Amazon is using independent contractors for its Flex delivery program to ferry packages to customers, adopting a staffing method that has already attracted controversy and lawsuits.
Amazon Flex, which the company describes as its newest delivery innovation, allows individuals to be their own bosses while earning up to $25 per hour delivering Prime Now orders. The on-demand model has been used by a large number of startups both as a model to attract workers who can decide to work whenever they want to, and also in some cases to avoid paying the workers a variety of benefits that they would have paid their employees.
How to Create Box Sets and Sell More Books (BookBub)
If you’re an author who’s published a series or has an extensive backlist, bundling some of your books into a box set can be an effective way to drive sales and reach new readers. Box sets are usually priced to let readers spend less than if they had purchased each book individually. This is a great way to entice new readers to purchase your books, and when they recommend your book to their friends (as 65 percent of bargain readers do), those people may purchase each book individually, increasing your revenue over the long term.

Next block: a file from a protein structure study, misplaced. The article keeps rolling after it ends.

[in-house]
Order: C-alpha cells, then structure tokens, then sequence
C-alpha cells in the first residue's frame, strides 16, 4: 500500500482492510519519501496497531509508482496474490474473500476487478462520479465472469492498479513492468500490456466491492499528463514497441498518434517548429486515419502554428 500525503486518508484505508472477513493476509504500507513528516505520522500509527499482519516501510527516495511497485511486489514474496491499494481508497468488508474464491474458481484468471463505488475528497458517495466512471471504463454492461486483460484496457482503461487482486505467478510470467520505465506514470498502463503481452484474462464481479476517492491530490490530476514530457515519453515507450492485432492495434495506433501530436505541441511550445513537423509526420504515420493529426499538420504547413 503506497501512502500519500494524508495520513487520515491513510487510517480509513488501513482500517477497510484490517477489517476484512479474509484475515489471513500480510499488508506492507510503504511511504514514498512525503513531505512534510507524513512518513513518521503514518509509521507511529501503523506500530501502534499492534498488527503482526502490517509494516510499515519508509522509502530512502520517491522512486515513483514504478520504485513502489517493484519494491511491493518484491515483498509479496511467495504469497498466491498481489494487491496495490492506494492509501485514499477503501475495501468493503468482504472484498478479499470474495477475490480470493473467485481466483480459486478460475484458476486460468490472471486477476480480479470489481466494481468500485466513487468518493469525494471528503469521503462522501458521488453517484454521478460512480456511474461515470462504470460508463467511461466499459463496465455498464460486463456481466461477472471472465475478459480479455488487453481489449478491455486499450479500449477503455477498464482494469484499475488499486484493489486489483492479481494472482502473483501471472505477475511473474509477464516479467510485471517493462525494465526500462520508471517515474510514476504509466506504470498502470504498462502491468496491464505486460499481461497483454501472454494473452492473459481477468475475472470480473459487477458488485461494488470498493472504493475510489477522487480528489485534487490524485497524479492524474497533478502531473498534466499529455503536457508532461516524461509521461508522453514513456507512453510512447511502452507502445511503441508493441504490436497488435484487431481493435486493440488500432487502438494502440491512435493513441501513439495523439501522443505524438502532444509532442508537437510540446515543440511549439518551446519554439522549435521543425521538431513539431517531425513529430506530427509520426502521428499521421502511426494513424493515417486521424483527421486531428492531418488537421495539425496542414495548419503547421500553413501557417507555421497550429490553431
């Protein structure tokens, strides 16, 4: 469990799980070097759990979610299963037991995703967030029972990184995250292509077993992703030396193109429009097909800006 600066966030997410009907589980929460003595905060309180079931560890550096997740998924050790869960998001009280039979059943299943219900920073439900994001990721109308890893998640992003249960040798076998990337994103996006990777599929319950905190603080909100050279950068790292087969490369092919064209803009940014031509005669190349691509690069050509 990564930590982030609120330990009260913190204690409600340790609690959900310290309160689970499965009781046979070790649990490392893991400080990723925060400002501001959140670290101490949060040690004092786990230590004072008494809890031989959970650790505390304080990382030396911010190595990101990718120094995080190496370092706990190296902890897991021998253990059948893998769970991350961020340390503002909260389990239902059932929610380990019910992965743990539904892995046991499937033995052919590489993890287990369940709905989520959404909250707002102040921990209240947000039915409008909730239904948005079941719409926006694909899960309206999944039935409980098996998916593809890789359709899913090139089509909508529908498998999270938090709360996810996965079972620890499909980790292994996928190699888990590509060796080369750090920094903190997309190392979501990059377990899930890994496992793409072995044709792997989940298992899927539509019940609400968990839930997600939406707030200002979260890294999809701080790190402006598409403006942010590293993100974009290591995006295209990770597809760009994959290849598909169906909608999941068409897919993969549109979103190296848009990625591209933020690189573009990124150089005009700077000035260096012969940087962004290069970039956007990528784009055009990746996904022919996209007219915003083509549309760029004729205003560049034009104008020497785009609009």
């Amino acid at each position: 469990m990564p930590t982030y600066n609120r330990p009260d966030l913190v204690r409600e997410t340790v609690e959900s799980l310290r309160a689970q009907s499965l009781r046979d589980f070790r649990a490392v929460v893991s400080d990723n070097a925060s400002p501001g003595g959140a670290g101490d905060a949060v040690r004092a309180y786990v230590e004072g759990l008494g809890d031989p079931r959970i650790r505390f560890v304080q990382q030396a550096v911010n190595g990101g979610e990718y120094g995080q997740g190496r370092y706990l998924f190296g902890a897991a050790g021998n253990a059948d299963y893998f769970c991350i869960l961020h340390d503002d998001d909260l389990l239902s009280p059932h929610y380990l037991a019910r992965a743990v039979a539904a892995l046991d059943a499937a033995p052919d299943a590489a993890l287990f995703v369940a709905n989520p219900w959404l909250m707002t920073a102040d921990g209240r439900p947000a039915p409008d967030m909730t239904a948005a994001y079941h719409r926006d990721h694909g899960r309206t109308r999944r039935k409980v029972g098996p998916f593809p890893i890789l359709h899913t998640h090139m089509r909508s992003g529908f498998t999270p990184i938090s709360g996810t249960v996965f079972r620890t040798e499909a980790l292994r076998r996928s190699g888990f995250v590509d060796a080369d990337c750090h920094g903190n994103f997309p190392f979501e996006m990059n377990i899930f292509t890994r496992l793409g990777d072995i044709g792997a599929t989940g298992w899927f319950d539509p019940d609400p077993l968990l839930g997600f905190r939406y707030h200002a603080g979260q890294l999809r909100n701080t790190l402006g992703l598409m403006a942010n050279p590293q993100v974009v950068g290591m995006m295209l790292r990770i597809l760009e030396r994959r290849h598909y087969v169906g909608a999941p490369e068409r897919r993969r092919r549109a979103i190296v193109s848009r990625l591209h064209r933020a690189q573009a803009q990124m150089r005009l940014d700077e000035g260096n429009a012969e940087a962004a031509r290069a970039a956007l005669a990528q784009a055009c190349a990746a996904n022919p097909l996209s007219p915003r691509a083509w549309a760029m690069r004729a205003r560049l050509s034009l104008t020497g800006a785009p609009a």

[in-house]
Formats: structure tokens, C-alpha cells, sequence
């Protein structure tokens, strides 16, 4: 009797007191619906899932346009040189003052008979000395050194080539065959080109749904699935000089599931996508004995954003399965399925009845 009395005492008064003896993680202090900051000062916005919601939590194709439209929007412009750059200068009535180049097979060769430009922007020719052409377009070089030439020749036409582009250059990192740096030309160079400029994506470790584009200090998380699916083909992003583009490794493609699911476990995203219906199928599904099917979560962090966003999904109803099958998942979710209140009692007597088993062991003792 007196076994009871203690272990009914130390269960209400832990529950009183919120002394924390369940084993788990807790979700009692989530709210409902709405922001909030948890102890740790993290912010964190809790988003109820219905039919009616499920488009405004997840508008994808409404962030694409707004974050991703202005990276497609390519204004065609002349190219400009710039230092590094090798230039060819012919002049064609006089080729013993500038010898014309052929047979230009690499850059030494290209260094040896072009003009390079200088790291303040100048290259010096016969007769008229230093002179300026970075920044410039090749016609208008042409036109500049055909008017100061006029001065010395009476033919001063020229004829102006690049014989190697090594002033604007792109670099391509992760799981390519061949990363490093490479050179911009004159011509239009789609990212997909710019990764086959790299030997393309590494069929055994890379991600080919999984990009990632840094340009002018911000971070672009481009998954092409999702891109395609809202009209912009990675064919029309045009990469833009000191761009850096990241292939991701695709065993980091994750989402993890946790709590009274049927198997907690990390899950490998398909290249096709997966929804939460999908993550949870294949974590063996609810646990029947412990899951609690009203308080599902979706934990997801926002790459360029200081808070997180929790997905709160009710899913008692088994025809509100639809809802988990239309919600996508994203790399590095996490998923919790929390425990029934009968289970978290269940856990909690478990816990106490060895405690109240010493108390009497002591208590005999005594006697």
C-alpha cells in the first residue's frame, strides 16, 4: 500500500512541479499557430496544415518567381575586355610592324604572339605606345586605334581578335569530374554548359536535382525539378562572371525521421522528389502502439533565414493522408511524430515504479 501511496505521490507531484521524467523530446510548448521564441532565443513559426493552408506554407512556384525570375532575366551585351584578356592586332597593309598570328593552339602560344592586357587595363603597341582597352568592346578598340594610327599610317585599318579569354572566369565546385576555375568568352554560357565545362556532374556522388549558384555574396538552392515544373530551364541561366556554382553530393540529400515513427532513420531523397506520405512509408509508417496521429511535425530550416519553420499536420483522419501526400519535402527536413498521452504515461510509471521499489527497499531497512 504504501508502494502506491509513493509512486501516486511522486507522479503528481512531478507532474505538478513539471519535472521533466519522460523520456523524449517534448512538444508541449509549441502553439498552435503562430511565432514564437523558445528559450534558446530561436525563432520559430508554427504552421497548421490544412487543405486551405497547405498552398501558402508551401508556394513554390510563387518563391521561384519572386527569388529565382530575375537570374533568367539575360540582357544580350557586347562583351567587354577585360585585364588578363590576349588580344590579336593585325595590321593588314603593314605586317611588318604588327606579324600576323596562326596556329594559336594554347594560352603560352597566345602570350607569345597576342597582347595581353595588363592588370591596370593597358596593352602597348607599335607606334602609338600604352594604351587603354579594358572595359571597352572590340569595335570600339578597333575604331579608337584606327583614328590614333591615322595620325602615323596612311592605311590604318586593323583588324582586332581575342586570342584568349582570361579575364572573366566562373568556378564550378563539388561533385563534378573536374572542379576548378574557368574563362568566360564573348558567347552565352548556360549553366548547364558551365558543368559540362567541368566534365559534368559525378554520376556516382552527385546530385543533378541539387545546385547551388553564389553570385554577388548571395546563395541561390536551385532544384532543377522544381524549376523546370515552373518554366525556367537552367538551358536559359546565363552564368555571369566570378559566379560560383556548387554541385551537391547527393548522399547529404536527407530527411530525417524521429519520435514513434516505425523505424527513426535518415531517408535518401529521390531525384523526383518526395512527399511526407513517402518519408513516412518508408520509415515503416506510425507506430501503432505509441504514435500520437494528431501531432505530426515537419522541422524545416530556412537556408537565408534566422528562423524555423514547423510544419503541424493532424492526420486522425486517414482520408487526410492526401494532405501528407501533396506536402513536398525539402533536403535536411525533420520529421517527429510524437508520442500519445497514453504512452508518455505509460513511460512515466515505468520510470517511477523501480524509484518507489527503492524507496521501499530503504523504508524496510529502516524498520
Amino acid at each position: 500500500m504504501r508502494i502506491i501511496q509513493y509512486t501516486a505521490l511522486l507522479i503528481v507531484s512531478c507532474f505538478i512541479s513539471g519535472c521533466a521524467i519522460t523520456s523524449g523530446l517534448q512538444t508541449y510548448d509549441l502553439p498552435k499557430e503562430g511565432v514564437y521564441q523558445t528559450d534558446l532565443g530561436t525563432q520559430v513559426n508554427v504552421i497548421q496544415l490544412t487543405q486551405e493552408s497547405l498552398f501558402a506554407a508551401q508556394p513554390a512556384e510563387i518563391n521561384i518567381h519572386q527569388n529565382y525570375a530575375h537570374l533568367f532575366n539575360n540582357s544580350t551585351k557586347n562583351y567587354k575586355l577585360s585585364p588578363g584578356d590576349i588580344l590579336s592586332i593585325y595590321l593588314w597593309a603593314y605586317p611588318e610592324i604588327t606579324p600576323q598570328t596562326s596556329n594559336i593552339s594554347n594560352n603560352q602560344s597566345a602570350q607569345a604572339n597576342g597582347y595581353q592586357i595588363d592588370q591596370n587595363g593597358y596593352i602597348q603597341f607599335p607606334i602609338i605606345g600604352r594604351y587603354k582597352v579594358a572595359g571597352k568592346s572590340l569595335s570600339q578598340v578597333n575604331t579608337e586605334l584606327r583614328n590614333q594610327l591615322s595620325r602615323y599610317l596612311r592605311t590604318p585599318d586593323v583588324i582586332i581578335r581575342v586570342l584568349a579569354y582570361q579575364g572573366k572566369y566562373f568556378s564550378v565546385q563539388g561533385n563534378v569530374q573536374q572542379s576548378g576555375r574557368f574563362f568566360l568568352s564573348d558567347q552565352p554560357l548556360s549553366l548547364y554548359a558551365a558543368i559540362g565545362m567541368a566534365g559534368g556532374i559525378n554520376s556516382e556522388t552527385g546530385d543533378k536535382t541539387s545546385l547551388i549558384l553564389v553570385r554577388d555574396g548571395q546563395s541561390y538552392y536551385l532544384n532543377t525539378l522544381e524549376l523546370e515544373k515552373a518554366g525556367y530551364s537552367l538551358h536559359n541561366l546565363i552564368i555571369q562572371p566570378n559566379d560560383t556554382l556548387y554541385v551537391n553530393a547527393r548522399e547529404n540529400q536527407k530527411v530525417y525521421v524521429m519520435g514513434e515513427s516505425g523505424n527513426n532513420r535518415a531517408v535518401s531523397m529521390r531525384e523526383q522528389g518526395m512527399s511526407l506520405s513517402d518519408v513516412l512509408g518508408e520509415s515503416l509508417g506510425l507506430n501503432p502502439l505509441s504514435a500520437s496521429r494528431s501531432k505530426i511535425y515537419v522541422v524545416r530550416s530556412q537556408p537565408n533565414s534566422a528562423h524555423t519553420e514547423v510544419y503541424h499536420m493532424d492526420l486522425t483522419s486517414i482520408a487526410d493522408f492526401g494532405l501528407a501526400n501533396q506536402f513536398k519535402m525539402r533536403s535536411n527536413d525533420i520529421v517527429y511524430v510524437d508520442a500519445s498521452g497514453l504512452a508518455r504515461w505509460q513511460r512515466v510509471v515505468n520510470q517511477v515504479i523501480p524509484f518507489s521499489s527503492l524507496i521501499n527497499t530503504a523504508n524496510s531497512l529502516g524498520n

Now Is the Time for Advertising and Marketing to Converge (Ad Week)
Digital advertising will increase its ad market share from 18 percent in 2012 to 23.4 percent in 2015 and overtake television by 2017. That’s why combining data-driven advertising and marketing is a big deal. It’s also why ad technology and marketing technology departments shouldn’t be singing a different tune but rather working closer together, in harmony. Here’s just some of what organizations could be doing.
Two out of Every Three Digital Minutes Spent on Mobile (DCN)
Consumers’ digital usage continues to increase its concentration in mobile. According to comScore’s 2015 Mobile App Report, mobile phones now account for two out of every three digital minutes or 62 percent of time spent online, up from 51 percent in 2013. In contrast, desktop usage only accounts for 38 percent of digital time, down from 49 percent two years ago. Furthermore, mobile users spend more than 44 percent of their digital time using smartphone apps.